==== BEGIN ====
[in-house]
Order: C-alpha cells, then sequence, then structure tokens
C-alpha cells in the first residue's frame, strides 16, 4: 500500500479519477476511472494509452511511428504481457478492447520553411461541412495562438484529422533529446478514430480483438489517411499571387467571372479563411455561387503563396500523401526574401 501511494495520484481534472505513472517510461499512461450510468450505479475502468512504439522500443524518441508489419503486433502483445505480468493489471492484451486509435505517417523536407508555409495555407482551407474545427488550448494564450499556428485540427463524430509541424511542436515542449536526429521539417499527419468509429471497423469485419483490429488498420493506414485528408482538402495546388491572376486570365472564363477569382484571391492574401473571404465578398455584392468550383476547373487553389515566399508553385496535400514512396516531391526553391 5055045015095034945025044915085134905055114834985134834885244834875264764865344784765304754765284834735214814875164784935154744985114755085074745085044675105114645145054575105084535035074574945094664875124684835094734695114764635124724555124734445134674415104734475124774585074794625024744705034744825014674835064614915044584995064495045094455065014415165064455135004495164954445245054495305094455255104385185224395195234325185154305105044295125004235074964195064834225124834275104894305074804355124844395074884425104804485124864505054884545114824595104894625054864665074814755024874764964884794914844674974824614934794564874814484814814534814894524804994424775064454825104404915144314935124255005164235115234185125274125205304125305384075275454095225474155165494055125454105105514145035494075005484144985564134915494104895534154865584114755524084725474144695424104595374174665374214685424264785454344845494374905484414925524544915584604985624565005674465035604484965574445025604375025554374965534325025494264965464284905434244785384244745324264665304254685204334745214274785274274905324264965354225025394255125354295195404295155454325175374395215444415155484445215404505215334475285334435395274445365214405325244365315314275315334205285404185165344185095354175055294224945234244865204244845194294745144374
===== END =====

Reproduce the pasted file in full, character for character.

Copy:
[in-house]
Order: C-alpha cells, then sequence, then structure tokens
C-alpha cells in the first residue's frame, strides 16, 4: 500500500479519477476511472494509452511511428504481457478492447520553411461541412495562438484529422533529446478514430480483438489517411499571387467571372479563411455561387503563396500523401526574401 501511494495520484481534472505513472517510461499512461450510468450505479475502468512504439522500443524518441508489419503486433502483445505480468493489471492484451486509435505517417523536407508555409495555407482551407474545427488550448494564450499556428485540427463524430509541424511542436515542449536526429521539417499527419468509429471497423469485419483490429488498420493506414485528408482538402495546388491572376486570365472564363477569382484571391492574401473571404465578398455584392468550383476547373487553389515566399508553385496535400514512396516531391526553391 5055045015095034945025044915085134905055114834985134834885244834875264764865344784765304754765284834735214814875164784935154744985114755085074745085044675105114645145054575105084535035074574945094664875124684835094734695114764635124724555124734445134674415104734475124774585074794625024744705034744825014674835064614915044584995064495045094455065014415165064455135004495164954445245054495305094455255104385185224395195234325185154305105044295125004235074964195064834225124834275104894305074804355124844395074884425104804485124864505054884545114824595104894625054864665074814755024874764964884794914844674974824614934794564874814484814814534814894524804994424775064454825104404915144314935124255005164235115234185125274125205304125305384075275454095225474155165494055125454105105514145035494075005484144985564134915494104895534154865584114755524084725474144695424104595374174665374214685424264785454344845494374905484414925524544915584604985624565005674465035604484965574445025604375025554374965534325025494264965464284905434244785384244745324264665304254685204334745214274785274274905324264965354225025394255125354295195404295155454325175374395215444415155484445215404505215334475285334435395274445365214405325244365315314275315334205285404185165344185095354175055294224945234244865204244845194294745144374